When it comes to IndyCar racing though, Team Penske is considered to be the gold standard, or the “New York Yankees of Motorsports” as many media outlets have referred to the organization. Team founder and owner Roger “The Captain” Penske sets the bar high for excellence. With 18 Indianapolis 500 wins and 17 open wheel championships in the team’s 50+ years of existence, Penske is synonymous with winning, and is the most successful team in IndyCar history. From the uniforms to the transporters, professionalism is seen everywhere at Team Penske. As Mr. Penske’s team has set standards in the racing world, his IndyCar transporters also reflect his team’s high level of professionalism. Designed by legendary automotive designer Larry Shinoda, the fleet of Team Penske Freightliners back in the day were covered in stainless steel and aerodynamic enhancements, making these unique rigs as iconic and sleek as the IndyCars they were transporting.
While most of the race car haulers featured in this article were photographed throughout the 1990s, these unique rigs have always been cutting edge. Even though more modern and current model trucks are now used to pull the transport trailers of the teams and series around North America, the trucks are just as impressive as the ones that came before them. It is truly an awesome experience to be able to see all these beautiful and immaculate, show quality rigs, together at one time, and in one parking lot. If you’re a race fan and you have time and want to see some of the most impressive tractor-trailers you will ever set your eyes on, gaining access to see these trucks up-close at a racetrack can be just as impressive as seeing the cars they move from race to race!
Special thanks to Joe Skibinski of the Indianapolis Motor Speedway photo archive for providing the photos of the Cummins IndyCars and the Marmon Wasp. All of the other photographs were provided by me and my friend, Duncan Putman. Tune in and watch (or listen) to the 107th Running of the Greatest Spectacle in Racing on May 28 on NBC at 11:00 AM EST or listen on SiriusXM IndyCar Channel 160. I hope you have a relaxing Memorial Day weekend, and that you enjoy this awesome race.
HERE ARE 10 FUN FACTS ABOUT INDIANAPOLIS MOTOR SPEEDWAY AND THE INDY 500 RACE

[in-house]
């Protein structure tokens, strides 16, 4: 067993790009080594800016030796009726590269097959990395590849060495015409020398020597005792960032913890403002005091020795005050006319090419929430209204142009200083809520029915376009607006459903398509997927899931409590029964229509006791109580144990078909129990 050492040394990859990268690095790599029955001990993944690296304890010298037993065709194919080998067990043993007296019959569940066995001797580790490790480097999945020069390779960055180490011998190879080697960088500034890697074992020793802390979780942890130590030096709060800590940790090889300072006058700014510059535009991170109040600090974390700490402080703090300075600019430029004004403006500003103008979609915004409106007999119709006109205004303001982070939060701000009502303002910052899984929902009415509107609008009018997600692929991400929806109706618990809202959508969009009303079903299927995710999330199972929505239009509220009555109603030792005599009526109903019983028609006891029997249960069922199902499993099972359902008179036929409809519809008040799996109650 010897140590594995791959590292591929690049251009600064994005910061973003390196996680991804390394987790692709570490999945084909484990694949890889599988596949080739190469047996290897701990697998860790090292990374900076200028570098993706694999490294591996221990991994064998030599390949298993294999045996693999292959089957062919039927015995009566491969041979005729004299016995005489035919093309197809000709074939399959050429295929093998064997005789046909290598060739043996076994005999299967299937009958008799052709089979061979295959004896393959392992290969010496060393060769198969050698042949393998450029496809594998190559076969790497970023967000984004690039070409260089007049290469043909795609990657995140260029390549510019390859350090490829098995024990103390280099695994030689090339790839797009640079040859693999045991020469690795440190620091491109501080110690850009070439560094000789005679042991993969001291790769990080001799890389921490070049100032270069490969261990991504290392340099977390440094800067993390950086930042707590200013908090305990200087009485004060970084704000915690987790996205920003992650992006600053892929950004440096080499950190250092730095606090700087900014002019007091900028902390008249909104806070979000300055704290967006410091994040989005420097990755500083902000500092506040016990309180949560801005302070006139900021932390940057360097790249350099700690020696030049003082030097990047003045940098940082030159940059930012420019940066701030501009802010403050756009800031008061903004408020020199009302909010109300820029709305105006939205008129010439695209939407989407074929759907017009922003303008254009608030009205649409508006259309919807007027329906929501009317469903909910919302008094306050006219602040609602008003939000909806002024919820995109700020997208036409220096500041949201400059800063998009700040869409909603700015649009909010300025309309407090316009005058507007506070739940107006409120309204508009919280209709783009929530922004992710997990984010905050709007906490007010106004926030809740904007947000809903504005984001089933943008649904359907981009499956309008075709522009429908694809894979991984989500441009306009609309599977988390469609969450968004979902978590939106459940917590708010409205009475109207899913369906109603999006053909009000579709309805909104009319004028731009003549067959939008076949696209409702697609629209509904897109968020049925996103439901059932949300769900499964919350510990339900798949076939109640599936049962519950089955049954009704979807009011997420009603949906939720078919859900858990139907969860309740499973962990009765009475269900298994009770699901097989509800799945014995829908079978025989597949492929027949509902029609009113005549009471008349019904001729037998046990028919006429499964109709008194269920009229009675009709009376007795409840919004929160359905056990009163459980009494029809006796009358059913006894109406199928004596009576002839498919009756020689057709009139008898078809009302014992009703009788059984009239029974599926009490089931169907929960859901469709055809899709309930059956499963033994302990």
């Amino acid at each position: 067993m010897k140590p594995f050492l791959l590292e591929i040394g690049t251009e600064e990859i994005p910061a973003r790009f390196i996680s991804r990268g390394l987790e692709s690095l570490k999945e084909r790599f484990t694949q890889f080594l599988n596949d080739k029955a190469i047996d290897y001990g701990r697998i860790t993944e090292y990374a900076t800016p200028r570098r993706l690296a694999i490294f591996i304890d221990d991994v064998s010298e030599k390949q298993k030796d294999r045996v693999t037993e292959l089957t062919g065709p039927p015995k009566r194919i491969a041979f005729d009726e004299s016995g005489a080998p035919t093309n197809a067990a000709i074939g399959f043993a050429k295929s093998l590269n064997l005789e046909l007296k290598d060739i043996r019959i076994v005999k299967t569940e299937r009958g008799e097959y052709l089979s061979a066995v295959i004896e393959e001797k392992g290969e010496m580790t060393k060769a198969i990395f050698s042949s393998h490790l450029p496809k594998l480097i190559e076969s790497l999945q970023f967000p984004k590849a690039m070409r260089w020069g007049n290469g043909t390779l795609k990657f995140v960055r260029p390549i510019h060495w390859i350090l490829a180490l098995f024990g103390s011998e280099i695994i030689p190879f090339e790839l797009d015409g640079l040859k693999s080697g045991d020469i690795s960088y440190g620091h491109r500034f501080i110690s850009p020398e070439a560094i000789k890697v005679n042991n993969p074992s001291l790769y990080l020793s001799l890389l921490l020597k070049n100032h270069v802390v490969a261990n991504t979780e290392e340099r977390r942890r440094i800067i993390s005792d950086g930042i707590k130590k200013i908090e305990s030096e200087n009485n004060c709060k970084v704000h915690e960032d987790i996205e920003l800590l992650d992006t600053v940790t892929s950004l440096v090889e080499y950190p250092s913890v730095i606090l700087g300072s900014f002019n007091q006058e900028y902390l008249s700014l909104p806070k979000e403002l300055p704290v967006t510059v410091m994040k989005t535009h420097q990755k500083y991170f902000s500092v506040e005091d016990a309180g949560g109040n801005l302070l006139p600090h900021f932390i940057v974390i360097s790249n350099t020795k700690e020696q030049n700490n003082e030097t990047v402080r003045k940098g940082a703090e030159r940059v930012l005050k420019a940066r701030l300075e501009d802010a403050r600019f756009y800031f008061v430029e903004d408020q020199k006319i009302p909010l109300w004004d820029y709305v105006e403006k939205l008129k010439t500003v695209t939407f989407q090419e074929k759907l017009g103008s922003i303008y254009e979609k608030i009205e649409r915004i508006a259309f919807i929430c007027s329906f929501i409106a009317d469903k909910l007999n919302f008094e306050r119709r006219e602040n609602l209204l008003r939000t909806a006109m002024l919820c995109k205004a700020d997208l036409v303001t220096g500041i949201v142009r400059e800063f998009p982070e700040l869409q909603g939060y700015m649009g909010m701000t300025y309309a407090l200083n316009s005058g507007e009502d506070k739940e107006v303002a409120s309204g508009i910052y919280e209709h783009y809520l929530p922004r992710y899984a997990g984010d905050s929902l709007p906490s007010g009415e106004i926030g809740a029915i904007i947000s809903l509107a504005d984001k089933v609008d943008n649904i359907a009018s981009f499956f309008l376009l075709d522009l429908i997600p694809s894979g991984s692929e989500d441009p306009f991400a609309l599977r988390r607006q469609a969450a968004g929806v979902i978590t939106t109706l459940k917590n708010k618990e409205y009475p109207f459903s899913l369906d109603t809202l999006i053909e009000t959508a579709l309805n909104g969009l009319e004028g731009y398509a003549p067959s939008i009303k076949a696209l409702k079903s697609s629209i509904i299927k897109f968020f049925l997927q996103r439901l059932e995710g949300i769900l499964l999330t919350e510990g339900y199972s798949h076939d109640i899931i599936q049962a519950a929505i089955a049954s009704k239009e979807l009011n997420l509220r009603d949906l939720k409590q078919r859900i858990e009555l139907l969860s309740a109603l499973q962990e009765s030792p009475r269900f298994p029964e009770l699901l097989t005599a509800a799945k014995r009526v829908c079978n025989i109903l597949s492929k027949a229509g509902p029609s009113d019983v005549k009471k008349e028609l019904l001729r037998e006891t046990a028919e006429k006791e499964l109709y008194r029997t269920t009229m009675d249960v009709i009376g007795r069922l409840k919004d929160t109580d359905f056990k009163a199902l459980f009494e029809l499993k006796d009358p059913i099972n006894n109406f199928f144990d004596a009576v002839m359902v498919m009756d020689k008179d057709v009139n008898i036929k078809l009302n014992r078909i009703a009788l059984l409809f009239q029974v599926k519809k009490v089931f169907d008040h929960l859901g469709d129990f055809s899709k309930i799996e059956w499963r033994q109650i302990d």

1) The Indianapolis Motor Speedway is 2.5 miles in length. The front and back stretch are each 5/8th miles in length and the turns are banked at 9 degrees 12 minutes.
2) Just counting the interior track oval, the massive speedway sits on 253 acres of land. To put that in perspective, you could place the World’s Largest Truckstop, Walcott’s Iowa 80 (220 acres) inside the track, along with Yankee Stadium (24 acres), and still have 8 acres to spare.
3) In 1909 the track was paved using 3.2 million paving bricks, earning the Speedway its “Brickyard” nickname. A 36-inch strip of bricks at the start/finish line, known as the fabled Yard of Bricks, is all that remains exposed of all the paving bricks buried beneath the asphalt.
4) After winning the Indy 500 for the third time in 1936, Louis Meyer asked for a bottle of his favorite beverage, buttermilk, while in Victory Lane to quench his thirst. Thus began the tradition of the Indy 500 winner drinking milk.
5) The Borg-Warner Trophy displays the faces of every Indy 500 winner, along with former IMS owner Tony Hulman (1945-1977), whose face is in gold, not Sterling Silver, and is one of the most valuable trophies in the world. Made of Sterling Silver, the trophy stands just under 5’-4” tall, weighs nearly 153 pounds, and has an estimated value of around 3.5 million dollars.
6) The Indianapolis Motor Speedway is the largest sporting venue in the world, and the Indy 500 is the largest single-day sporting event in the world. While race-day attendance is never revealed, the track has more than 250,000 seats, and in a typical year, full venue capacity on race day is about 400,000 people, including workers.
7) Arie Luyendyk holds the four-lap qualifying track record at 236.986 MPH driving a Cosworth XB powered Reynard, set in 1996. While Arie was the fastest qualifier that year, through a series of circumstances, he did not start in the pole position.
8) Only four drivers have won the Indy 500 four times – A.J. Foyt, Al Unser, Rick Mears and Helio Castroneves.
9) Mario Andretti is the only Andretti to win the Indy 500, which he did in 1969. His son, Michael Andretti, holds the record for the most laps led by a non-winning driver at 431. His best finish was 2nd in the 1991 Indy 500.
10) Since the first race in 1911, no driver with the last name of “Smith” has ever qualified or competed in the Indy 500.